Energy-conserving discretization methods for the incompressible Navier-Stokes equations : application to the simulation of wind-turbine wakes

B. Sanderse

Research output: ThesisPhd Thesis 2 (Research NOT TU/e / Graduation TU/e)

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In this thesis numerical methods are developed for the simulation of turbulent flows governed by the incompressible Navier-Stokes equations. This is inspired by the need for accurate and efficient computations of the flow of air in windturbine wakes. The state-of-the-art in computing such flows is to use Large Eddy Simulation (LES) as a turbulence model. In LES the Navier-Stokes equations are filtered such that only the large, energy-containing scales of motion are simulated - the smaller scales are modeled. However, even with such a model, LES simulations remain expensive (not only in wind energy applications) and are typically ‘under-resolved’: the mesh is too coarse to resolve all important scales. Thus, an ongoing challenge is to construct numerical methods that are stable and accurate even on coarse meshes, and do not introduce false (‘artificial’) diffusion that can destroy the delicate features of turbulent flows. The approach taken is to construct high-order energy-conserving discretization methods. Such methods mimic an important property of the continuous incompressible Navier-Stokes equations, namely the conservation of kinetic energy in the limit of vanishing viscosity. The energy equation is, for incompressible flows, derived from the equations for conservation of mass and momentum. An energy-conserving discretization method is nonlinearly stable, independent of mesh, time step, or viscosity, and does not introduce artificial diffusion. The first part of this thesis addresses spatially energy-conserving discretization methods, in particular second and fourth order finite volume methods on staggered cartesian grids. Special attention is paid to the proper treatment of boundary conditions for high order methods. New boundary conditions are derived such that the boundary contributions to the discrete energy equation mimic the boundary contributions of the continuous equations. An important theoretical result is obtained: higher order energy-conserving finite volume discretizations are limited to second order global accuracy in the presence of boundaries. On properly chosen non-uniform grids, designed such that the maximum error is not at the boundary, fourth order accuracy can be recovered. The second part of this thesis addresses time integration of the incompressible Navier-Stokes equations with Runge-Kutta methods. Runge-Kutta methods are often applied to the spatially discretized incompressible Navier-Stokes equations, but order of accuracy proofs that address both velocity and pressure are missing. By viewing the spatially discretized Navier-Stokes equations as a system of differential-algebraic equations the order conditions for velocity and pressure are derived. Based on these conditions new explicit Runge-Kutta methods are derived, that have high-order accuracy for both velocity and pressure. These explicit methods are not strictly energy-conserving but can be efficient, depending when the time step is determined by accuracy instead of stability. However, for truly energy-conserving Runge-Kutta methods implicit methods need to be considered. High-order Runge-Kutta methods based on Gauss quadrature are proposed. In particular, the two-stage fourth order Gauss method is investigated and combined with the fourth order spatial discretization, resulting in a fourth order energy-conserving method in space and time, which is stable for any mesh and any time step. A disadvantage of the Gauss methods is that they are less suitable for integrating the diffusive terms, since they lack L-stability. Therefore, new additive Runge-Kutta methods are investigated: the diffusive terms are integrated with an L-stable Runge-Kutta method, and the convective terms with an energy-conserving Runge-Kutta method, both based on the same quadrature points. Unfortunately, their low stage order does not make them more efficient than the original Gauss methods. In practice, the second order Gauss method (implicit midpoint) is therefore the preferred time integration method. The third part of this thesis addresses actuator methods. Actuator methods are simplified models to represent the effect of a body (such as a wind turbine) on a flow field, without requiring the actual geometry of the body to be taken into account. Actuator forces introduce discontinuities in flow variables and should therefore be treated carefully. A new immersed interface method in finite volume formulation is proposed, which leads to a sharp, non-diffusive, representation of the actuator. This does not require the choice for a discrete Dirac function and regularization parameter. The ideas put forth in this thesis have been implemented in a new parallel 3D incompressible Navier-Stokes solver: ECNS (Energy-Conserving Navier-Stokes solver). The resulting method combines stability, no numerical viscosity and high-order accuracy. This makes it a valuable tool for simulating turbulent flow problems governed by the incompressible Navier-Stokes equations and suitable for the development and comparison of LES models. For the particular case of wind-turbine wake aerodynamics a number of simulations have been performed: flow over a wing as a model for a wind turbine blade, and flow through an array of actuator disks representing a wind farm.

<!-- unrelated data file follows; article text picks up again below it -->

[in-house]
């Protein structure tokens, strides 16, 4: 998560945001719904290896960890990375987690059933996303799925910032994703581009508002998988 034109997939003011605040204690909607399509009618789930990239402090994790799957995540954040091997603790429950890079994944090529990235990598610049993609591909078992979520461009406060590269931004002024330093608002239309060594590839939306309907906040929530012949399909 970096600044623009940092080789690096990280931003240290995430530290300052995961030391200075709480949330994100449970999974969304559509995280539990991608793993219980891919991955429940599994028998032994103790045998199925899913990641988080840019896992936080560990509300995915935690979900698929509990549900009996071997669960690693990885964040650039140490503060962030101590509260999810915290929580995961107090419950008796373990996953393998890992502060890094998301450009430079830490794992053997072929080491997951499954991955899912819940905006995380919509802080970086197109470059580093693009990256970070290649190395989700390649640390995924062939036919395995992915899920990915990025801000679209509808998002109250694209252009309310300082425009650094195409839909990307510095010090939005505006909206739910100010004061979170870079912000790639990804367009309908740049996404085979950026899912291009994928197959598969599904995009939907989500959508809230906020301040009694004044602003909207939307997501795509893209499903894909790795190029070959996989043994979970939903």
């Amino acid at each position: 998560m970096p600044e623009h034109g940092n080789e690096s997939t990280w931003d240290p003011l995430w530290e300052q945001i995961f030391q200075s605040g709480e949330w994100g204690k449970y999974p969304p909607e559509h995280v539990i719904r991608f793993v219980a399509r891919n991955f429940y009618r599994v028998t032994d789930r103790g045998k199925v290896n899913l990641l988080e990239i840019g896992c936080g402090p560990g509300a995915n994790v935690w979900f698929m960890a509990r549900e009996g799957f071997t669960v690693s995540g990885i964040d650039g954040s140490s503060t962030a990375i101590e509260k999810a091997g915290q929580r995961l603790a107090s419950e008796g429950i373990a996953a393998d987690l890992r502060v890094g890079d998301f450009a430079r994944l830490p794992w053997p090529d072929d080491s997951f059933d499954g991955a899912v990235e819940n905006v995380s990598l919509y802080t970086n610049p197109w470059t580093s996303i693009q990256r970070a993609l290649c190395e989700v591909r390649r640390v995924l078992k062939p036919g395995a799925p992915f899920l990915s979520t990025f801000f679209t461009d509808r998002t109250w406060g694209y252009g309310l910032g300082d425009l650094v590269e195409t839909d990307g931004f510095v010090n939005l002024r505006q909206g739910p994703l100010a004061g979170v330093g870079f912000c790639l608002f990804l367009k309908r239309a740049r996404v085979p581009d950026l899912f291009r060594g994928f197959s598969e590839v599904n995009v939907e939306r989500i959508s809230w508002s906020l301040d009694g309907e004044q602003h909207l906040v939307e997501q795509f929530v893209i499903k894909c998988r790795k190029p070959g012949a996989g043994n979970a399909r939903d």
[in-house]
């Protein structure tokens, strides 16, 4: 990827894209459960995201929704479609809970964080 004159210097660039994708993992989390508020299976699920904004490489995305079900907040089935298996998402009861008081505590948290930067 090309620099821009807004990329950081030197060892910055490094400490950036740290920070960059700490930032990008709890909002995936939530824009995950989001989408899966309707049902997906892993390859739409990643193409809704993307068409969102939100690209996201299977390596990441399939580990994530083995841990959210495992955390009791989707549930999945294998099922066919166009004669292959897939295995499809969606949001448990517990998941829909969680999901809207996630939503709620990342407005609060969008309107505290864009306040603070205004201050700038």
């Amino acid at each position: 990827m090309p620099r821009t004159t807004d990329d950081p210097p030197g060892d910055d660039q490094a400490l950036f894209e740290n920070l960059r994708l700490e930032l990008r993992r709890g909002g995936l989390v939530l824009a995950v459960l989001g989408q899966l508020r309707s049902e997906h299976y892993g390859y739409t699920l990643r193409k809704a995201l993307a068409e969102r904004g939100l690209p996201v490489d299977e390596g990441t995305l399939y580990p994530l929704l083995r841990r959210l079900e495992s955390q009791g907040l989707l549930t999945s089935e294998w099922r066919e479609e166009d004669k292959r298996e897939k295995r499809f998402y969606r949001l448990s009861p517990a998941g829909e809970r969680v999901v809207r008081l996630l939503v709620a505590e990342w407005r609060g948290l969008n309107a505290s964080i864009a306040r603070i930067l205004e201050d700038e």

Original languageEnglish
QualificationDoctor of Philosophy
Awarding Institution
  • Centrum voor Wiskunde en Informatica
  • Koren, Barry, Promotor
Award date19 Mar 2013
Place of PublicationEindhoven
Print ISBNs978-90-386-3338-1
Publication statusPublished - 2013

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